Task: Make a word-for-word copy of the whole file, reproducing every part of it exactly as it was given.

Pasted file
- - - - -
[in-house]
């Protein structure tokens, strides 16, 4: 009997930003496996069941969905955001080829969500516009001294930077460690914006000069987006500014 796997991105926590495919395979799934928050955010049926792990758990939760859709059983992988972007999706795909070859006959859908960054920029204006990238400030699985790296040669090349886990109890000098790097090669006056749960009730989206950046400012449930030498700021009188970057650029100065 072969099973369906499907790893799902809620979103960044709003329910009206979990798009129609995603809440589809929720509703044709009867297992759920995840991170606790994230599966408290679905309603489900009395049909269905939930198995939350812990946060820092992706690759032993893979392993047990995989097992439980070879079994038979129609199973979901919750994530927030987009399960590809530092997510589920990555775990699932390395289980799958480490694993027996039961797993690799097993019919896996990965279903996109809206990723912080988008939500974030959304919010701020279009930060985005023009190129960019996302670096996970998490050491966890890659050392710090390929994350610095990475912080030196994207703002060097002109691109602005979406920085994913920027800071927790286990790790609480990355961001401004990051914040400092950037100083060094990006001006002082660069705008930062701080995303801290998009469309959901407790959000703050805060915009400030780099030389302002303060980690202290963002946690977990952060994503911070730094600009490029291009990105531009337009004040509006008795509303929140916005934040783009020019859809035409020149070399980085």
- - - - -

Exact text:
[in-house]
């Protein structure tokens, strides 16, 4: 009997930003496996069941969905955001080829969500516009001294930077460690914006000069987006500014 796997991105926590495919395979799934928050955010049926792990758990939760859709059983992988972007999706795909070859006959859908960054920029204006990238400030699985790296040669090349886990109890000098790097090669006056749960009730989206950046400012449930030498700021009188970057650029100065 072969099973369906499907790893799902809620979103960044709003329910009206979990798009129609995603809440589809929720509703044709009867297992759920995840991170606790994230599966408290679905309603489900009395049909269905939930198995939350812990946060820092992706690759032993893979392993047990995989097992439980070879079994038979129609199973979901919750994530927030987009399960590809530092997510589920990555775990699932390395289980799958480490694993027996039961797993690799097993019919896996990965279903996109809206990723912080988008939500974030959304919010701020279009930060985005023009190129960019996302670096996970998490050491966890890659050392710090390929994350610095990475912080030196994207703002060097002109691109602005979406920085994913920027800071927790286990790790609480990355961001401004990051914040400092950037100083060094990006001006002082660069705008930062701080995303801290998009469309959901407790959000703050805060915009400030780099030389302002303060980690202290963002946690977990952060994503911070730094600009490029291009990105531009337009004040509006008795509303929140916005934040783009020019859809035409020149070399980085």